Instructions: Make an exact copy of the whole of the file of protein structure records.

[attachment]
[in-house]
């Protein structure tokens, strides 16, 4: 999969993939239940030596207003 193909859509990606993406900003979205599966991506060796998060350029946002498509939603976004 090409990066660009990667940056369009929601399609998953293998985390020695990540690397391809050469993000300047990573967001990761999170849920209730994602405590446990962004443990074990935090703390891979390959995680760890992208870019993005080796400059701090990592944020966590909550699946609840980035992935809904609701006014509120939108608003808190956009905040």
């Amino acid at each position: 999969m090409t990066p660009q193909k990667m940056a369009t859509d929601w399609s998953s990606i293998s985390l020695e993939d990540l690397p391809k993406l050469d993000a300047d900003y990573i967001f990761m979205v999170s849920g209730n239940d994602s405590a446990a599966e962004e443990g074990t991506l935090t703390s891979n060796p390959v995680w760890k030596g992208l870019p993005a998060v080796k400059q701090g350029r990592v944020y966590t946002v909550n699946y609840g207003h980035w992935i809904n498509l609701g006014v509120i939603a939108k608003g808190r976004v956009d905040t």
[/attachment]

[in-house]
């Protein structure tokens, strides 16, 4: 999969993939239940030596207003 193909859509990606993406900003979205599966991506060796998060350029946002498509939603976004 090409990066660009990667940056369009929601399609998953293998985390020695990540690397391809050469993000300047990573967001990761999170849920209730994602405590446990962004443990074990935090703390891979390959995680760890992208870019993005080796400059701090990592944020966590909550699946609840980035992935809904609701006014509120939108608003808190956009905040």
């Amino acid at each position: 999969m090409t990066p660009q193909k990667m940056a369009t859509d929601w399609s998953s990606i293998s985390l020695e993939d990540l690397p391809k993406l050469d993000a300047d900003y990573i967001f990761m979205v999170s849920g209730n239940d994602s405590a446990a599966e962004e443990g074990t991506l935090t703390s891979n060796p390959v995680w760890k030596g992208l870019p993005a998060v080796k400059q701090g350029r990592v944020y966590t946002v909550n699946y609840g207003h980035w992935i809904n498509l609701g006014v509120i939603a939108k608003g808190r976004v956009d905040t």